CLEVELAND (Reuters) - U.S. Senator Ted Cruz staunchly defended his decision not to endorse Donald Trump, saying on Thursday he was not the Republican presidential candidate's "servile puppy dog" in a damaging rift at the party's convention ahead of the Nov. 8 election.
Cruz, who came in second to Trump in the race for the Republican nomination after a bitter and personal campaign, was booed by delegates at the gathering in Cleveland on Wednesday night when he gave a speech but did not endorse Trump.
The conservative senator from Texas stood his ground on Thursday. He refused to say whether he would vote for Trump, who had maligned Cruz's wife for her physical appearance and had suggested that his father was linked to late President John F. Kennedy's assassin.
"I am not in the habit of supporting people who attack my wife and attack my father," he told a meeting of the Texas delegation in Cleveland.
Republican candidates had pledged during the primary process to support the party's eventual nominee.
"That pledge was not a blanket commitment that if you go and slander and attack Heidi that I'm going to nonetheless come like a servile puppy dog and say 'thank you very much for maligning my wife,'" Cruz said.
He did say he would not vote for the Democratic presidential candidate, Hillary Clinton.
The dispute was the latest misstep at the four-day party meeting, which was meant to be an occasion showing Republicans rallying behind Trump, a New York businessman who has never been elected to public office but who saw off 16 rivals in the primary contests.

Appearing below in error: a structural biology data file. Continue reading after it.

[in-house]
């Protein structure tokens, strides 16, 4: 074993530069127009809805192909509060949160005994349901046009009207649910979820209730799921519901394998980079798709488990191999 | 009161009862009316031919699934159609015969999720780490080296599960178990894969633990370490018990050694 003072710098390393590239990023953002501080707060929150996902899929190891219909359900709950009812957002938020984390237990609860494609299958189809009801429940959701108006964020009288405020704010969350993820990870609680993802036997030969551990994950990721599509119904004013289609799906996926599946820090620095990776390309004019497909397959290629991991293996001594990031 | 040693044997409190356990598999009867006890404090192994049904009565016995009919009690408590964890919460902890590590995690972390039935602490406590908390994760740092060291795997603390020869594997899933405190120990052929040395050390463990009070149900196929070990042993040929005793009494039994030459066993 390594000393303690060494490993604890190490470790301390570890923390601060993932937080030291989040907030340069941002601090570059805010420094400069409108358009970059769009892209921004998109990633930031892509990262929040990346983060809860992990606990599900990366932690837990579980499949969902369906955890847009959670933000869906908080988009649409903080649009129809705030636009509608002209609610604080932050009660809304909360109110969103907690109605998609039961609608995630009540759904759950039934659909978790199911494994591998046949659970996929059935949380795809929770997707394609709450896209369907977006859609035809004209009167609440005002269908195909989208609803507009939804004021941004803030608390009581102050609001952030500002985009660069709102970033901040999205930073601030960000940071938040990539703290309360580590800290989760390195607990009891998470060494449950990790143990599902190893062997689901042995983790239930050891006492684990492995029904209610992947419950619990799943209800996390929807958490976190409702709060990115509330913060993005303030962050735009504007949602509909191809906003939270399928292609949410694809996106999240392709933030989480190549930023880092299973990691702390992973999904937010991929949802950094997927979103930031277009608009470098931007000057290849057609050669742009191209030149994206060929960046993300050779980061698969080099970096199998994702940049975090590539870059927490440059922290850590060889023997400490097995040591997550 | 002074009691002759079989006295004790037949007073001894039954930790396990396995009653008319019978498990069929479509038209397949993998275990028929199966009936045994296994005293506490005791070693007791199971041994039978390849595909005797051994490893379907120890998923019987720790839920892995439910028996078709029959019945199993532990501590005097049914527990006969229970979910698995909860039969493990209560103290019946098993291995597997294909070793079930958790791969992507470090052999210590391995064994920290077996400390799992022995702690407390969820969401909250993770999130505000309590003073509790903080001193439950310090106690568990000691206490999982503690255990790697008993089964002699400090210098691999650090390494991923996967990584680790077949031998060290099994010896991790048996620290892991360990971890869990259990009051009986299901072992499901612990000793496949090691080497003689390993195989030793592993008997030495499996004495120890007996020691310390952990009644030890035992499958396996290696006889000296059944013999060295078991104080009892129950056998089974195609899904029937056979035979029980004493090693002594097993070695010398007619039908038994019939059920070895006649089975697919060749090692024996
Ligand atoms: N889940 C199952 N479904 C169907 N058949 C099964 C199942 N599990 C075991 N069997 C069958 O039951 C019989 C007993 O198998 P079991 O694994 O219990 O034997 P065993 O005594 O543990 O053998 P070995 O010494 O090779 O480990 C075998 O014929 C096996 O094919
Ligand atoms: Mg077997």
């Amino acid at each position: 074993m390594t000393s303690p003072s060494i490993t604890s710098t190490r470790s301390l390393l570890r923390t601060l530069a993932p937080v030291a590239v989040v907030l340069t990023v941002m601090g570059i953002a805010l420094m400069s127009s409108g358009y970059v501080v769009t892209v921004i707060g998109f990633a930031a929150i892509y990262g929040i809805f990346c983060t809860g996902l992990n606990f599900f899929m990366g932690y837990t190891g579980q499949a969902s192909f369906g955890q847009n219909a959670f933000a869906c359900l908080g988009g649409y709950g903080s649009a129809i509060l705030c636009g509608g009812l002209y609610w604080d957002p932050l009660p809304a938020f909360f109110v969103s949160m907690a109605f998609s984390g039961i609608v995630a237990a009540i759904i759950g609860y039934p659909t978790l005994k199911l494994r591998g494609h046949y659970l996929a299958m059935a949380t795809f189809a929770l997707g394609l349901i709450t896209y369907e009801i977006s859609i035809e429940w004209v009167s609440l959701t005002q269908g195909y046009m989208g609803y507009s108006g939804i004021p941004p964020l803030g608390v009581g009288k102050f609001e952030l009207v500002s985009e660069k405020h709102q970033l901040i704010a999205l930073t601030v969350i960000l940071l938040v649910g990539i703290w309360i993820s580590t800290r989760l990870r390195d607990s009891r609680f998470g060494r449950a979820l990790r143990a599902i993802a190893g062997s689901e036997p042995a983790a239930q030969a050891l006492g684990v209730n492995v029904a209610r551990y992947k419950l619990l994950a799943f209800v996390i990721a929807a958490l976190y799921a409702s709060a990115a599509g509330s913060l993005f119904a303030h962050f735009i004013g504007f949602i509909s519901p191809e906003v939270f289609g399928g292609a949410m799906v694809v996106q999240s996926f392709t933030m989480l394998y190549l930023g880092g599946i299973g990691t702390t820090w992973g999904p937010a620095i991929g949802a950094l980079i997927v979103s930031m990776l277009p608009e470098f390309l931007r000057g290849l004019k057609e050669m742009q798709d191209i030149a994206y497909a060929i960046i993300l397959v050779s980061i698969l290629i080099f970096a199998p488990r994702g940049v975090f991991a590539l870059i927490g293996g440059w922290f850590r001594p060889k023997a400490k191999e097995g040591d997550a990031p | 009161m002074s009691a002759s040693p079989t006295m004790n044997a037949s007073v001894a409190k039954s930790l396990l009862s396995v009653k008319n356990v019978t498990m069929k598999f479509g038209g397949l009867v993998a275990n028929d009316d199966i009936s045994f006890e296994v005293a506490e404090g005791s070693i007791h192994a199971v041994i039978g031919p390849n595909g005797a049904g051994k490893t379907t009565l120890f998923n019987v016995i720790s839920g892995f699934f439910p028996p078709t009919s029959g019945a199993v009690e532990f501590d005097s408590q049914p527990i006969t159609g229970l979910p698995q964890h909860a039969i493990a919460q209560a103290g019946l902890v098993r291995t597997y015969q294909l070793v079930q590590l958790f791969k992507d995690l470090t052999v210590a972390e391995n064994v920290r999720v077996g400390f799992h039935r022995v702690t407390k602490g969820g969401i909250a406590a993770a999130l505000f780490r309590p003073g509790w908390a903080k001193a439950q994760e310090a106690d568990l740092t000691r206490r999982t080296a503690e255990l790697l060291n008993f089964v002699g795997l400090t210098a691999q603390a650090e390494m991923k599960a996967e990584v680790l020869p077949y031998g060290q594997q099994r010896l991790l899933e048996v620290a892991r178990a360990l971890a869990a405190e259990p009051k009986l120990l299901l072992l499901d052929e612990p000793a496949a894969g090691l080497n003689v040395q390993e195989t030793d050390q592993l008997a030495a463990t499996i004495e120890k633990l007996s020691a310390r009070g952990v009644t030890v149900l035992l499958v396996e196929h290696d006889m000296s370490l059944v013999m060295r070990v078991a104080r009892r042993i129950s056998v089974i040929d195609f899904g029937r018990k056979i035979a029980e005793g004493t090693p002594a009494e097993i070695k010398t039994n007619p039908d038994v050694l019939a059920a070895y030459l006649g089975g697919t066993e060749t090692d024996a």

Trump, well known to Americans as a reality TV star, has upset many in the Republican establishment with his free-wheeling style, frequent insults to rivals and controversial policy proposals such as imposing a temporary ban on Muslims entering the country and building a wall along the border with Mexico.
Hoping to close out the conference on a high note, Trump was due to give a prime-time speech on Thursday evening.
The convention began on Monday but the highlight of the first day, a speech by Trump's wife, Melania, caused controversy because she used some lines that were similar to passages in an address by first lady Michelle Obama in 2008.
Susan Hutchison, chair of the Washington delegation, said she confronted Cruz after his speech and called him a "traitor to the party."
New Jersey Governor Chris Christie, a close Trump adviser who was also a presidential rival, criticized Cruz's address.
"I just think it was an awful performance," Christie told MSNBC.
Trump's campaign manager, Paul Manafort, sought to put the Cruz appearance in a positive light, telling reporters on Thursday that the booing of Cruz increased party unity, "in a backhanded way."
Cruz was still one of the most talked about topics on social media, capturing attention ahead of Trump's big speech.
On Google, "ted cruz speech" was the top trending query regarding the Republican National Convention and on Twitter, about 56 tweets mentioning his official Twitter handle @tedcruz were posted every minute.
The overall tone of the tweets was more positive than negative, at a ratio of about 2.5 to 1, according to social media analytics firm Zoomph.
(Additional reporting by Amy Tennery and Angela Moon; Writing by Alistair Bell; Editing by Frances Kerry)